Mayor, council split over new sewer, water rates

Town council passed a motion Monday night for a 10 percent increase for sewer and water rates to both commercial and residential classes, opting to wait to implement a 10-year fee schedule outlined by consultant Gary Scandlan of CN Watson & Associates at a public meeting here June 16.
But Mayor Dan Onichuk feels the 10 percent fee hike wasn’t enough.
He also said the town should be “proactive” and not wait to implement its long-term plan when it knows new water regulations (Bill 175) are coming down the pipe in the next 18 months.
“I have to speak against this. We’ve already identified the process to move forward,” the mayor said Monday night, referring to the 10-year fee schedule recommended by Scandlan.
Mayor Onichuk also stressed council still must address the inequality between residential and commercial rates, as well as the fact residents are subsidizing the commercial sector.
Not following the proposed long-term plan does nothing to this end, he argued.
“I think a 10 percent increase across the board is further widening the gap between the residential and commercial,” said Mayor Onichuk.
He added the commercial sector has complained that, under the plan revealed at the June 16 meeting, the commercial sector would see a 188 percent increase in its sewer and water rates over the next 10 years.
But the mayor stressed implementing that plan now would mean that customers at least would see that increase spread over that time period.
Waiting to get on track with the plan could mean customers will have to face an enormous increase all at once, he warned.
By the end of the evening, however, council voted in favour of the 10 percent increase by a vote of 6-1, with only Mayor Onichuk saying “nay.”
Fort Frances CAO Mark McCaig had put the recommendation for the 10 percent increase for both residential and commercial customers forward Monday night, noting the town wasn’t quite ready to implement a 10-year fee schedule.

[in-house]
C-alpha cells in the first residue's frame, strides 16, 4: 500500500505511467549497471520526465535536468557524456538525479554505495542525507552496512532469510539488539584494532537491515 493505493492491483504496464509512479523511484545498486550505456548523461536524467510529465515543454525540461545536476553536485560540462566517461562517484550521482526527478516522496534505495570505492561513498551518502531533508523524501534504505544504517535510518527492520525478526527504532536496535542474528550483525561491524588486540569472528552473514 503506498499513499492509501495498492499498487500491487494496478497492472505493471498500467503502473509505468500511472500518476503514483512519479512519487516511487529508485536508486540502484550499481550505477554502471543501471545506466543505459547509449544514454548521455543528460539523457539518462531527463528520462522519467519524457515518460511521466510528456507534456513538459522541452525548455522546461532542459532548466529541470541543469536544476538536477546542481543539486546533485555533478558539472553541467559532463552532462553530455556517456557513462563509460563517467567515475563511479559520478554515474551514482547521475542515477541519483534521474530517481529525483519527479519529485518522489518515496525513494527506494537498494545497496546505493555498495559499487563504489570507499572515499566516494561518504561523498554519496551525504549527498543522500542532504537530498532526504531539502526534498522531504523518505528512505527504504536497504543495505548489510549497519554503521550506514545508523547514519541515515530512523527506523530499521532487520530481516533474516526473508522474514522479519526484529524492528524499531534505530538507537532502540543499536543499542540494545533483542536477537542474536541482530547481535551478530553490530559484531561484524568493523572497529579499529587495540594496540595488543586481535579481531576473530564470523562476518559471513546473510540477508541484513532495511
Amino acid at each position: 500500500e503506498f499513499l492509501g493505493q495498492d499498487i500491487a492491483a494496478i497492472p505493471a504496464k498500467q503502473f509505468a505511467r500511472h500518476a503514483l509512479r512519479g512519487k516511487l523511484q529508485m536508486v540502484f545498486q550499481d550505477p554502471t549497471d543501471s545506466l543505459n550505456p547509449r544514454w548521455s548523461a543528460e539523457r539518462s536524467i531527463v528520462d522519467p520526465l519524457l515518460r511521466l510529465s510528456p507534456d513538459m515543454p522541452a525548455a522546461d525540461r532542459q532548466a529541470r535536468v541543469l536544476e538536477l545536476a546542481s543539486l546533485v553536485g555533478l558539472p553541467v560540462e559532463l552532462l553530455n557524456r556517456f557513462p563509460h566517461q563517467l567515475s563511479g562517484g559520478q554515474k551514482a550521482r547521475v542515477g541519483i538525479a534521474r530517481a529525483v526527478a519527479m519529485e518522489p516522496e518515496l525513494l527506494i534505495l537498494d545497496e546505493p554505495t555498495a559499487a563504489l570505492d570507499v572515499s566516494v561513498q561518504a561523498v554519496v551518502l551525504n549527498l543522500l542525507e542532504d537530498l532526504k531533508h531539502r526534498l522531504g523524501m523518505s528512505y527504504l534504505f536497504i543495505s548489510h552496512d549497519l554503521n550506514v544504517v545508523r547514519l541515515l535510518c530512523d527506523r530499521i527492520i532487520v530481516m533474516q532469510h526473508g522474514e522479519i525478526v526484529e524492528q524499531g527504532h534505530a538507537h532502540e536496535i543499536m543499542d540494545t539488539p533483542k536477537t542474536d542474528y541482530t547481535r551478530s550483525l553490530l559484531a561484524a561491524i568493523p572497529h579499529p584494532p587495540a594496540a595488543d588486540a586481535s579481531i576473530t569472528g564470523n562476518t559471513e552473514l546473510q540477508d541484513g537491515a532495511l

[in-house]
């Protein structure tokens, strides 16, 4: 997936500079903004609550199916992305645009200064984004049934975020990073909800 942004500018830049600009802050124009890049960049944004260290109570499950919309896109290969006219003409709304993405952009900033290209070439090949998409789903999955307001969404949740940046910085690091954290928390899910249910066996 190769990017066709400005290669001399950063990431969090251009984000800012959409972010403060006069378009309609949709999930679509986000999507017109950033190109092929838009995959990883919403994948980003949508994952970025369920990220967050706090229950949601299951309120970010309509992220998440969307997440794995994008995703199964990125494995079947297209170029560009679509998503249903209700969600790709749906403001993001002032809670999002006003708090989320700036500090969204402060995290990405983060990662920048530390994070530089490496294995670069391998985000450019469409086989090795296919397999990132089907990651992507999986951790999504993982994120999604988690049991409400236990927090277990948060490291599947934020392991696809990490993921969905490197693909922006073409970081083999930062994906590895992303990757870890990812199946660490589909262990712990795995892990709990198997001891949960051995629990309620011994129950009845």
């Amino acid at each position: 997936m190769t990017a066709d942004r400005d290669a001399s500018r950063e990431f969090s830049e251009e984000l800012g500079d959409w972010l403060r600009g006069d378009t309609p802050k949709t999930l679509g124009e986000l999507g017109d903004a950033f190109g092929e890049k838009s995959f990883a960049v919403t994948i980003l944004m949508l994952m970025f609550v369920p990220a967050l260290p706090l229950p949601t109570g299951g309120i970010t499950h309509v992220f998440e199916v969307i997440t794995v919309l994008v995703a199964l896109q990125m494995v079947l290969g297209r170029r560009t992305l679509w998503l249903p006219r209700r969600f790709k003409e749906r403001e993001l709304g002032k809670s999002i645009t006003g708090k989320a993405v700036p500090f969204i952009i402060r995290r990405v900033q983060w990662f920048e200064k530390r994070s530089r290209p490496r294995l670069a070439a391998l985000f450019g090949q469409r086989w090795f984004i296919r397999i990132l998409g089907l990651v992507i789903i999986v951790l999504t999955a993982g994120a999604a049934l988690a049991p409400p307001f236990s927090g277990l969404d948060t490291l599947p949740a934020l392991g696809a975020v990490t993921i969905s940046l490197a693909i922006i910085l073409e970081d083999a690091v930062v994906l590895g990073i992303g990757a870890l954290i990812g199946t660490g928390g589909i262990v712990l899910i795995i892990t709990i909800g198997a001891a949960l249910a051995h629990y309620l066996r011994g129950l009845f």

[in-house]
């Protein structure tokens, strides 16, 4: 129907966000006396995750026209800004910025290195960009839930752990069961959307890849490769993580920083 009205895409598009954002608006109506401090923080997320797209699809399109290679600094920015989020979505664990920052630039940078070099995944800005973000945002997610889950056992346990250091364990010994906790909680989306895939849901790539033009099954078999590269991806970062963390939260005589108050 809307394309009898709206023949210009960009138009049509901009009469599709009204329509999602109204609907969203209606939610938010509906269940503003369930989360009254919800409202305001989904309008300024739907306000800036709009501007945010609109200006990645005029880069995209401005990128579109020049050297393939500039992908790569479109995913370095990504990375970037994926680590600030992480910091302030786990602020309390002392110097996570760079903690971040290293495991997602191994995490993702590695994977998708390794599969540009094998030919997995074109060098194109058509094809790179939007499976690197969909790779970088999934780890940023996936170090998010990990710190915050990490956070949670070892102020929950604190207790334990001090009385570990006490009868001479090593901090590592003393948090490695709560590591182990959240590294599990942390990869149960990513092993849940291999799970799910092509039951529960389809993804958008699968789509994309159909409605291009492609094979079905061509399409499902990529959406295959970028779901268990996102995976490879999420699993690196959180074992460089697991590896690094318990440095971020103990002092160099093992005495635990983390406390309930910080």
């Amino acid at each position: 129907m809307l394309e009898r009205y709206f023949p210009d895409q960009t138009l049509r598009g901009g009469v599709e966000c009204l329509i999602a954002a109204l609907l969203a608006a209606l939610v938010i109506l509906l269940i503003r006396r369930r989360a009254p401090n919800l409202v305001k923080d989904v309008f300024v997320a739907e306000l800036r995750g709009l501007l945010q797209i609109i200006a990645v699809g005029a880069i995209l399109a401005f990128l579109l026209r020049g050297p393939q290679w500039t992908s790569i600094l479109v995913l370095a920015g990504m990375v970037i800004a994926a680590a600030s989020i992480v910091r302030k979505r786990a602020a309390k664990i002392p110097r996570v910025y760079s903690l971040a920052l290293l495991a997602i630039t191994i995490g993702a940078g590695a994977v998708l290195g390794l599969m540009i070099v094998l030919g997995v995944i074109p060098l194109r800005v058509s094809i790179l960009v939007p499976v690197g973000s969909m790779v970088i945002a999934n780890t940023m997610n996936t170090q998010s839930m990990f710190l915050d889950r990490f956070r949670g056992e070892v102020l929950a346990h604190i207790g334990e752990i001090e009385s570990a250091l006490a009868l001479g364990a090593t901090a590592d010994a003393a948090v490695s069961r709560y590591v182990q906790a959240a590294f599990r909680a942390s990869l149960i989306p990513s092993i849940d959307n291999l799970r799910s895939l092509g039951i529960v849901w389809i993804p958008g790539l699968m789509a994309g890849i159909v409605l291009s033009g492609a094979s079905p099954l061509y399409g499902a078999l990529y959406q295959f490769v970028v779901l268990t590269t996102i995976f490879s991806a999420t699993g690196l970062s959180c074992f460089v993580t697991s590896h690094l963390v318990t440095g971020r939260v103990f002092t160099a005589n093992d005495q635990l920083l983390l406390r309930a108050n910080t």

But at the same time, the rates had to be raised at least somewhat this year.
He added if the town would have increased the sewer and water rates back in January, it would have been an 19 percent increase across the board to meet the expenses for 2005.
But to mitigate the impact of that, McCaig recommended council consider a 10 percent increase across the board, retroactive to July 1, 2005, with another $316,670.54 coming out of town reserves to cover what the rate hike will not.
McCaig noted this year’s increase did not mean the town was abandoning the long-term plan to build up reserves and pay for the “lifecycle” costing of the town’s sewer and water infrastructure.
Rather, it just means council and management will have more time to fine-tune the fee schedule and consider recommendations, such as those made at a special committee of the whole meeting last Tuesday (July 5).
Among those included making the flat rate for residential sewer and water the minimum charge for commercial, as well as eliminating “volume-driven” administrative charges in favour of set fees.
McCaig also said another consideration is the town may have to get new software to handle all the recommended changes to the sewer and water billing.
Fort Frances Chamber of Commerce president Gary Rogozinski, who was at Monday night’s meeting, said he felt the 10 percent rate hike was better than what had been proposed at the June 16 meeting with Scandlan—a 23 percent increase for water and 18 percent for sewer.
“I think it’s a positive step they’ve proposed,” Rogozinski said yesterday, adding the town should wait until Bill 175 was finalized and put into effect before instituting a multi-year fee schedule that would see the commercial sector paying large rate increases.
Rogozinski stressed the Chamber is more than willing to sit down with the town and provide input as it considers what to include in its long-term plan.